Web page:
so THAT'S where Skynet was spawned!!! Damn you Foxconn, i had my money on Japan!!!

    1. Your Retarded

      Skynet already exists

    2. Field Marshal Von Krakenfart


      SKY (dot) NET, the unholy child of SKYpe and Microsoft

  20. Winkypop Silver badge

    This is were the robots will arise

    I for one.....

  21. Anonymous Coward

    Bring it in house Apple.

    If robots can do this don't know why Apple does not do it 'in house'...

    1. Anonymous Coward


      That would require large amounts of capitol investment. Also, if Lord Jobs and Co started building an automated factory in the US, screaming hordes of unionists would burn it down.

      The lack of Unions (and the accompanying lack of worker representation) in China is the reason Foxconn can get away with this.

      It's sad that just about every manufacturer found it easier to outsource so many jobs when automation would at least have kept the profits in the western world, as opposed sucked into China and India, never to return.

      1. James Loughner

        They did already

        The origianl Mac was built in an automated factory.

  22. Pete 43
    Thumb Up

    It'll only push the price up

    All those rare earths being used to make robots that make gadgets

  23. h4rm0ny

    If you can do this in China...

    ...then why not in the USA? China has the advantage of cheap labour. If robot technology is getting good enough that not even dirt cheap and overworked humans can remain cost-effective, then it might be that the domestic consequences of off-shoring will be in decline. Wont happen instantly of course, so the question is will the uptake of robot production kick in before Western manufacturing entirely collapses?

    1. farizzle

      Money talks

      and right now most western countries are raising debt ceilings and arguing about how much to borrow, lend or print..

      It's a race against time to get the cheapest most efficient next-generation labour force on the ground, and China is leading the way by the looks of it. It will never get cheaper than robots, unless the robots start manufacturing robots, and then well, see SKYNET posts above...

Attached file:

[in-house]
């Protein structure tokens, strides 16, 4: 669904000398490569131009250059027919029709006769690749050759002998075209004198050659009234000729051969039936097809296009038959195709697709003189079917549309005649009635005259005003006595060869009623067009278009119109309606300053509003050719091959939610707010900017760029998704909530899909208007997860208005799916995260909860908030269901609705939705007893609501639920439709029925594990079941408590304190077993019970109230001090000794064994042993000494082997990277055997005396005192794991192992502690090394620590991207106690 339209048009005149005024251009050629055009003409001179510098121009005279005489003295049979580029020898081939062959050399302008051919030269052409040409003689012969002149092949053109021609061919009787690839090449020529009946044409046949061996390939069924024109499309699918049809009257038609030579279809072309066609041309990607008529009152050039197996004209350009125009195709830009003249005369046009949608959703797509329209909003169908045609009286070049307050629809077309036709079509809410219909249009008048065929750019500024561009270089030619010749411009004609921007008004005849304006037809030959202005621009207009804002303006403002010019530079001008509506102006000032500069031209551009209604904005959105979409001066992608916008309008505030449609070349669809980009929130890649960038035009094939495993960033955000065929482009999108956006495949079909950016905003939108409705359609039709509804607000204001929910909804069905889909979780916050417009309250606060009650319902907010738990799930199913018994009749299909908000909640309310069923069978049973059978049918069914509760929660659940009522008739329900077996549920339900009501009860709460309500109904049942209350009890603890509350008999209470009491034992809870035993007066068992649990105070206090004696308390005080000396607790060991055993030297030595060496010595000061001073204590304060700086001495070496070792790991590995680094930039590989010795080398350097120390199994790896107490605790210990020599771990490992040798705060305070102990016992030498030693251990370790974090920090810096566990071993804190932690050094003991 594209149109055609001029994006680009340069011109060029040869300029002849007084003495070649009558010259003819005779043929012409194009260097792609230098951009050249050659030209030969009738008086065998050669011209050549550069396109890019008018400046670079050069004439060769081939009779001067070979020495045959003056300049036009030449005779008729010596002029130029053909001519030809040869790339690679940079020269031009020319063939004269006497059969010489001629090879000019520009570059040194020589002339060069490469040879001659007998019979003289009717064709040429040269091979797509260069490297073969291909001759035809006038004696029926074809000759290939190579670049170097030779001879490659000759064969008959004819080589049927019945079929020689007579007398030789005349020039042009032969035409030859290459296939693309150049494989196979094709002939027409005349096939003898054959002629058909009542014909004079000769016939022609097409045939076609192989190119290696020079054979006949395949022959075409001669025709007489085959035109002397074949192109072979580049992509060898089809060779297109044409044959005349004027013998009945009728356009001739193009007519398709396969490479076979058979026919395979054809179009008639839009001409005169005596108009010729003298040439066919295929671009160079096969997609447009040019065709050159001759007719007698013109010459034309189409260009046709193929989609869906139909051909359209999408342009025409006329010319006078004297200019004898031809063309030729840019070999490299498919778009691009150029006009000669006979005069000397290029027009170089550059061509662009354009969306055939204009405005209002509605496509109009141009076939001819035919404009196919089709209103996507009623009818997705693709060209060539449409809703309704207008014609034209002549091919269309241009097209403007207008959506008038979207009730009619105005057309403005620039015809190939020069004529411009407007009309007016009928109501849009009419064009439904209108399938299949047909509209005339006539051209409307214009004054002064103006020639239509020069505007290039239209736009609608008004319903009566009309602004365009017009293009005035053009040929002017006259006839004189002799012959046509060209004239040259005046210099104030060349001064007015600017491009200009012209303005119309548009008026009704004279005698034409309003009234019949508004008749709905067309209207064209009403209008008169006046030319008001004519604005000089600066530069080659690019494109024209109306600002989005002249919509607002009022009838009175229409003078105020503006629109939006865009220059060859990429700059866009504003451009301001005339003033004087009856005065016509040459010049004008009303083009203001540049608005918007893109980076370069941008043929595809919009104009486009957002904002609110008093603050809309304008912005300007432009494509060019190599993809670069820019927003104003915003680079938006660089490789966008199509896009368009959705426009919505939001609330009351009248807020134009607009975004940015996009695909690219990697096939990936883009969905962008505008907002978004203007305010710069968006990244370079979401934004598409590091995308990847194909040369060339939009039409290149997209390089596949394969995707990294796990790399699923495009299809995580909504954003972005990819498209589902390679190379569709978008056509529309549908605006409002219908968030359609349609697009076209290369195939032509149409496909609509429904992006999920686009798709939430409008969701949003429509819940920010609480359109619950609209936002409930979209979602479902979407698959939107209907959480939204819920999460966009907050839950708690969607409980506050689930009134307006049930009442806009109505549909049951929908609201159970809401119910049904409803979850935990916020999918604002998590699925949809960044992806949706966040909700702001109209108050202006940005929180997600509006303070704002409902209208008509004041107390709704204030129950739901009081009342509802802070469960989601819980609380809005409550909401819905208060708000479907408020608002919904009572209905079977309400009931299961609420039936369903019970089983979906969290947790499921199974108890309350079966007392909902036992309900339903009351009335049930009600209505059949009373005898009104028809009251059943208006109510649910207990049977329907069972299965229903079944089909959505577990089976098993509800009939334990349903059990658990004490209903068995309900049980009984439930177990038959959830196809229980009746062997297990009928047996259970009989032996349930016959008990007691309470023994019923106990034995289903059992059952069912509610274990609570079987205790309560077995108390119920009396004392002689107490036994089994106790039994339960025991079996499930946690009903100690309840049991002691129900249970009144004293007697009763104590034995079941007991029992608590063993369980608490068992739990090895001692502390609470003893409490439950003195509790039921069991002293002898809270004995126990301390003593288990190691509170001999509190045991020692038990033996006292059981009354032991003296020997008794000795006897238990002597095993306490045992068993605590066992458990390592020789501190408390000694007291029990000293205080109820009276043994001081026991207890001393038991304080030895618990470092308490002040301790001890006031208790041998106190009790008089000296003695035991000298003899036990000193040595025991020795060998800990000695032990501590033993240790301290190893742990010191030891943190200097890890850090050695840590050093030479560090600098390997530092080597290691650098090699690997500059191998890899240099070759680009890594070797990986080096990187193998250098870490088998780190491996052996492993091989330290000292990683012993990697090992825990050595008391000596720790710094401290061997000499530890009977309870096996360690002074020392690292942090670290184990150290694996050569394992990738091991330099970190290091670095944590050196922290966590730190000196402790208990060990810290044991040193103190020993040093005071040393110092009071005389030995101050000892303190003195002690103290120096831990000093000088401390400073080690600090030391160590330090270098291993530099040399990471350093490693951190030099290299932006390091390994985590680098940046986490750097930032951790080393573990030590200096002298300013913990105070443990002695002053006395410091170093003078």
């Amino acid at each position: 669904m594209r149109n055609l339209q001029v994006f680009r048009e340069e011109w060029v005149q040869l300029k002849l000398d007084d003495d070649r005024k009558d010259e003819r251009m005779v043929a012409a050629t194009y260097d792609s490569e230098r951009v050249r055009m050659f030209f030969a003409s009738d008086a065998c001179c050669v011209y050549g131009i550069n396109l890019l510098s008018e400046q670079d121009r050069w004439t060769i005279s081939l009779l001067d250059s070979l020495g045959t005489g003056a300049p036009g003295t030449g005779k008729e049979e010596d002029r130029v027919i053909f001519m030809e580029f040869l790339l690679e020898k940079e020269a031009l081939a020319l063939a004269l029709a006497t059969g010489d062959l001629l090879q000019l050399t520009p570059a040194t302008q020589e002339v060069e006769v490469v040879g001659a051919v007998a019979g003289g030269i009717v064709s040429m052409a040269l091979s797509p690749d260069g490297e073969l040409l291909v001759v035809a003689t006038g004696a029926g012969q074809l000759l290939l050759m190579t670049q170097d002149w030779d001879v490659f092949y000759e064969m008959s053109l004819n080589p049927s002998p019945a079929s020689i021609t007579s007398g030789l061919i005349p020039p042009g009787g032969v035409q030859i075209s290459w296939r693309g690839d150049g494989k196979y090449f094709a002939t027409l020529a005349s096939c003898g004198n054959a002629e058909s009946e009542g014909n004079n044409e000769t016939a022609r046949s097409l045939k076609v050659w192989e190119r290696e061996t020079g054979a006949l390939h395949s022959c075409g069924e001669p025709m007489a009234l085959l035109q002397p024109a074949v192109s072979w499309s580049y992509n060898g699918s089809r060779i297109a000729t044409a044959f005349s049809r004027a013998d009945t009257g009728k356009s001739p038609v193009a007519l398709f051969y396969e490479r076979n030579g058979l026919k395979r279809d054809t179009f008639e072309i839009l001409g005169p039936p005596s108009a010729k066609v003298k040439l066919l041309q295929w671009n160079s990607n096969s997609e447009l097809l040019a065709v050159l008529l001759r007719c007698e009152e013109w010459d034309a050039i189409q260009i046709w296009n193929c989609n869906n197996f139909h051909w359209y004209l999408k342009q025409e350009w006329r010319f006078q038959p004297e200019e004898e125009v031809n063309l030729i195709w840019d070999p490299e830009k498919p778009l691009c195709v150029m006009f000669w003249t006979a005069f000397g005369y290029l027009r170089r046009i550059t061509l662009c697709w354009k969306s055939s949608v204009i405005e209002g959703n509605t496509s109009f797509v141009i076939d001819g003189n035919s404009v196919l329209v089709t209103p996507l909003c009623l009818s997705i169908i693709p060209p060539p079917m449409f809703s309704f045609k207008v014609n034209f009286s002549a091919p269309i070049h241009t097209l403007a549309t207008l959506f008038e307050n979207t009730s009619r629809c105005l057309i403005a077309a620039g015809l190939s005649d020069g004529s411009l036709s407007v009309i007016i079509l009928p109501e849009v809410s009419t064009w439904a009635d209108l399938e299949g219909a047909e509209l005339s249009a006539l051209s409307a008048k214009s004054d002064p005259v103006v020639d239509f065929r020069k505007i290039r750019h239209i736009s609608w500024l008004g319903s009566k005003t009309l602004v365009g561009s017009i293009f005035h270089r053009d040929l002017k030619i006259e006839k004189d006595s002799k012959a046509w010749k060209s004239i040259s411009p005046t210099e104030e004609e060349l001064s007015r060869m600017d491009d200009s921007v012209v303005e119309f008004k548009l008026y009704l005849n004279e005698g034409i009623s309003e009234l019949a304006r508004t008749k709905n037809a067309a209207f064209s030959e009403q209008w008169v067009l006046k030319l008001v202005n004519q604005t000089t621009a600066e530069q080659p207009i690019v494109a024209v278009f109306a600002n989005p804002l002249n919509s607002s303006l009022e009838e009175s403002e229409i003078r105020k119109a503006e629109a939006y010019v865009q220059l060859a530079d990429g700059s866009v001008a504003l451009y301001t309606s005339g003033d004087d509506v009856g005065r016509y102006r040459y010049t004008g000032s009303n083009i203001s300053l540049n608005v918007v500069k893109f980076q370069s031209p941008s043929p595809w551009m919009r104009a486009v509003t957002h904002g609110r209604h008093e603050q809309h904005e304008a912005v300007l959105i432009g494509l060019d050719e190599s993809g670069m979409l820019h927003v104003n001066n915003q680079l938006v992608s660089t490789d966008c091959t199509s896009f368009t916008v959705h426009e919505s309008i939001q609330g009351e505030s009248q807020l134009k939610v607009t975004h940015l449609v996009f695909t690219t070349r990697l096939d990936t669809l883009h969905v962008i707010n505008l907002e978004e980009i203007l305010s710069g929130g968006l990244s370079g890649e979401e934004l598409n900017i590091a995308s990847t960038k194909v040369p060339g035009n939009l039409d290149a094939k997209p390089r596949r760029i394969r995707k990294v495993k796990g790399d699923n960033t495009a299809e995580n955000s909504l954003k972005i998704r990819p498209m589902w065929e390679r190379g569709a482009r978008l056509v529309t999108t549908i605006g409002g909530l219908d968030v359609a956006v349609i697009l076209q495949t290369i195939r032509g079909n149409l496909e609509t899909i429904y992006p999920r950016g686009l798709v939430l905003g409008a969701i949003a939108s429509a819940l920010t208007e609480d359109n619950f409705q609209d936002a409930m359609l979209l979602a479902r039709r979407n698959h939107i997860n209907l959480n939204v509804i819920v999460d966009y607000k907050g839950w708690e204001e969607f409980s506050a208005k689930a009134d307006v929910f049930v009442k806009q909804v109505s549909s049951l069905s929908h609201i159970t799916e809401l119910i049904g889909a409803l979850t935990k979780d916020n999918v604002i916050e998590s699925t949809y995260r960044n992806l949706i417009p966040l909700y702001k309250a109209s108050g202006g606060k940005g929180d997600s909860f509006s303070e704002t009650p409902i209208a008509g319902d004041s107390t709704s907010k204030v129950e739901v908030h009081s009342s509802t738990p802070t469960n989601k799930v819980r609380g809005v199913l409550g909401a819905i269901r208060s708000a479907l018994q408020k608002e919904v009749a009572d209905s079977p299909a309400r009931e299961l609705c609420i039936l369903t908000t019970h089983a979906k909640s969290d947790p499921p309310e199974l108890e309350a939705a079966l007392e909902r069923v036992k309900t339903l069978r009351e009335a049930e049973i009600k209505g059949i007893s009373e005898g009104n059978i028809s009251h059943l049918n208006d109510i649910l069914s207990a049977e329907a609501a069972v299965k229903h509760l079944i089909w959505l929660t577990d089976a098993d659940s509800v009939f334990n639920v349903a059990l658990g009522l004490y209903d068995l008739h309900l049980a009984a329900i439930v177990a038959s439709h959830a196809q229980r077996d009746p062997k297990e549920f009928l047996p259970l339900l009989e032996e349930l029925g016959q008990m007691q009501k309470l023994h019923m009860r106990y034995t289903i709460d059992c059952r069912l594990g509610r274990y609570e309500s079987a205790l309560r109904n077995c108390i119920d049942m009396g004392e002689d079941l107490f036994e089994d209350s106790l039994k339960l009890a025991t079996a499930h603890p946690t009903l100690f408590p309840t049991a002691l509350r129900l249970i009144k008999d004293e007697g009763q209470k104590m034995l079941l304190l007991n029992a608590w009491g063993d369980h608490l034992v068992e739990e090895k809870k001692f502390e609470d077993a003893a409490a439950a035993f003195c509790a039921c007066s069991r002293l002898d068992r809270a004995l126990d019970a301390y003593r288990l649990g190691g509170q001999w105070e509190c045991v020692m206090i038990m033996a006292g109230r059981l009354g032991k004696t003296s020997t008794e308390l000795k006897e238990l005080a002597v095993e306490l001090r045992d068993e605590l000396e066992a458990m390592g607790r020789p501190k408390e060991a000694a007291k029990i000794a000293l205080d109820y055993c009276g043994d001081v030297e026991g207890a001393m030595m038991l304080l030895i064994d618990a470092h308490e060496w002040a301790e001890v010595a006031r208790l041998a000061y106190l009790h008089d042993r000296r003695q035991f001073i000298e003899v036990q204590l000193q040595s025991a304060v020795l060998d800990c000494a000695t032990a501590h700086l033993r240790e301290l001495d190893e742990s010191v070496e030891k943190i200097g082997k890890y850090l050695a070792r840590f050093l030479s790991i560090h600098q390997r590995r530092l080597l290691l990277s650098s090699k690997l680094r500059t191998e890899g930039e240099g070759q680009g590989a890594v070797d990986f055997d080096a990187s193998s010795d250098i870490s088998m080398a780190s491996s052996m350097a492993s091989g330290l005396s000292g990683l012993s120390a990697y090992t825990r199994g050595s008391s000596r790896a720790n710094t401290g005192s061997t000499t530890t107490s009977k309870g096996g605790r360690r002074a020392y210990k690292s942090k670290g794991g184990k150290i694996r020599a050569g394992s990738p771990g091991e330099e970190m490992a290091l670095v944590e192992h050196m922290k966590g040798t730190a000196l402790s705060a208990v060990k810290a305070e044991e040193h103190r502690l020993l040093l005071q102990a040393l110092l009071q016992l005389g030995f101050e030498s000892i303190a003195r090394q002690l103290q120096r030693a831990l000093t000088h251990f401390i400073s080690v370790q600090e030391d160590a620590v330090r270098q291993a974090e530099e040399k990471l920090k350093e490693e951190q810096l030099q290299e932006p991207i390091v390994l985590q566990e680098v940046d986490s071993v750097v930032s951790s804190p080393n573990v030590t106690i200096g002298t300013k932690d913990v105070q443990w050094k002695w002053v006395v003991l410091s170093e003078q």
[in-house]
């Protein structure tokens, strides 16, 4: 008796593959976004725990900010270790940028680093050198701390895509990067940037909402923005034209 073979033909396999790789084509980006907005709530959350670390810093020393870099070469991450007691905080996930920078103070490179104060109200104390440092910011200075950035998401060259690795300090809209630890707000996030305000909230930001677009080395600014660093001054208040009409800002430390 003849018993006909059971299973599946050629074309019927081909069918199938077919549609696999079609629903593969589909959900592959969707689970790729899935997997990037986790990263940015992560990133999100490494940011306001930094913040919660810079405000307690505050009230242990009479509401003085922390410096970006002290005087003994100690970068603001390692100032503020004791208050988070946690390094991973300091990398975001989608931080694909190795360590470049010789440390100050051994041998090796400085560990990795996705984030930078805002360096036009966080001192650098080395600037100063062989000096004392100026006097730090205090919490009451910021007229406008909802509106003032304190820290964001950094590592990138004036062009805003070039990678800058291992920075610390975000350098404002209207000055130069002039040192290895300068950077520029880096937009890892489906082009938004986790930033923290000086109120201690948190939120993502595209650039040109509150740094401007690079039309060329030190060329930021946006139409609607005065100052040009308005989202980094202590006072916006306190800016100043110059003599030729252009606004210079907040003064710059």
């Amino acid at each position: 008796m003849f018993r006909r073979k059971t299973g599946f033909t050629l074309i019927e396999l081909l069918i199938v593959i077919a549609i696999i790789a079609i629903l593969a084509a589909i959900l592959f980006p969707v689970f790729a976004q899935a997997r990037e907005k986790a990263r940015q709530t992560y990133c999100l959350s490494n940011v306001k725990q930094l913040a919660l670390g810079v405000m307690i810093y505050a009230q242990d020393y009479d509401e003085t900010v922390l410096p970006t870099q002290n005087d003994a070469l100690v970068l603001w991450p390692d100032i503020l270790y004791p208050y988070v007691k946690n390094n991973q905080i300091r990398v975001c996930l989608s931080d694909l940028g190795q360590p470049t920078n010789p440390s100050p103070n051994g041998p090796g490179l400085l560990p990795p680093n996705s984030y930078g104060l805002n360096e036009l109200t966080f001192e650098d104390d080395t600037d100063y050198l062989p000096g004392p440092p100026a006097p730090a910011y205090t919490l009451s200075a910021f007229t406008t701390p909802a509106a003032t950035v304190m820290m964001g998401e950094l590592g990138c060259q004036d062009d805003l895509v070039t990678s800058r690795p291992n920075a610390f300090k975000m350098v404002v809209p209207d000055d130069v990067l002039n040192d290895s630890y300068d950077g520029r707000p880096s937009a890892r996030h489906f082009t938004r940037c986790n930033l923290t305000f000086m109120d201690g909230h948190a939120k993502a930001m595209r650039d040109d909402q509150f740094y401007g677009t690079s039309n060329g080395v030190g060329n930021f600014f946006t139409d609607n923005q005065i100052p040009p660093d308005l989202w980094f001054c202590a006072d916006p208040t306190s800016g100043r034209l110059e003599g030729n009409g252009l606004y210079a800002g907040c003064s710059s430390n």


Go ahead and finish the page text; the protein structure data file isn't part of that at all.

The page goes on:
24. Anonymous Coward
    Anonymous Coward

    Anonymous has the Stuxnet source code...

    ... or so they say.

  25. FuzzyTheBear

    Cost effective ? LOL

    Simple. Never buy their products.

    If they can't make the people work , we have no use for them.

    The whole thing is counterproductive and even in China , they probably

    raise serious objections at a factory laying off a million people.

    Indeed .. replace all people with machines , put everyone out in the street and see how long the economy of any given country survive.We need administrators that have a clue.Simple

    You can't treat people like this and expect to survive long.

    To all FoxConn employees : general and indefinite strike NOW.

    Let em deal with the crap they created in their little used brains.

    Better : write their customers ( apple etc ) and tell them that as long as they support and deal with businesses that treat their employees like crap that you wont buy their products.

    Refuse to play the game and help real human beings treated like dirt.

    1. Anonymous Coward

      Cost Effective ? Well Yea

      You seem to have forgotten that unfortunately my country, America exported among other things, its traditional method of labour relations: "My way or highway."

      I read my employment offers/contracts and in America, and much of the world (particularly places being outsourced to), employment is on an 'at-will' basis. That effectively means that the company can fire anyone, for any reason (without stating that reason, hence anonymous coward). And the burden is on employee to prove dismissal was illegitemate (hence forth marking them for retaliation or at least a hostile work environment.)

      It kinds blows, but that’s why outsourcing is cheap: no unions, labor relation, living wages,etc.

      Incidently, if a company is considering outscourcing or using foreign contractors like this, they are thinking with their checkbooks and projected production costs. Based on the success of Wallmart, what we think is a moot point.

      China probably doesn't care, a likely response is indifference or failling that embracing automation as a 'bold leap forward', (not unlike some Communist Party campaign of past years.)

    2. Charles Manning

      Silly moral outrage

      Most of the electronic assembly work is already done by robots and has been for the last 20 or so years.

      Most of the manual effort in electronic manufacture was taken away by surface mount and pick and place machines, each of which replaces dozens of workers.

      So it you really wanted to save jobs in the electronics industry you're already twenty years too late.

      Of course the flip side to this is asking yourself whether you'd be prepared to pay an extra $500 for an ipod so that it could be made by meat workers rather than robots.

  26. Richard Scratcher

    I have no problem with this... long as the jobs are given to American robots rather than Chinese ones.

    Or maybe robots designed in California and assembled in China.

  27. Morteus

    Evolutionary Redundancy

    So, the labour pool can be superceeded by automatons that can easily perform the mundane physical tasks. This throws countless millions into unemployment.

    I suppose eventualy, middle management and administrators in both the private and public sector, will become redundant as smarter programmes manage and administrate more efficiently than their error prone counterparts.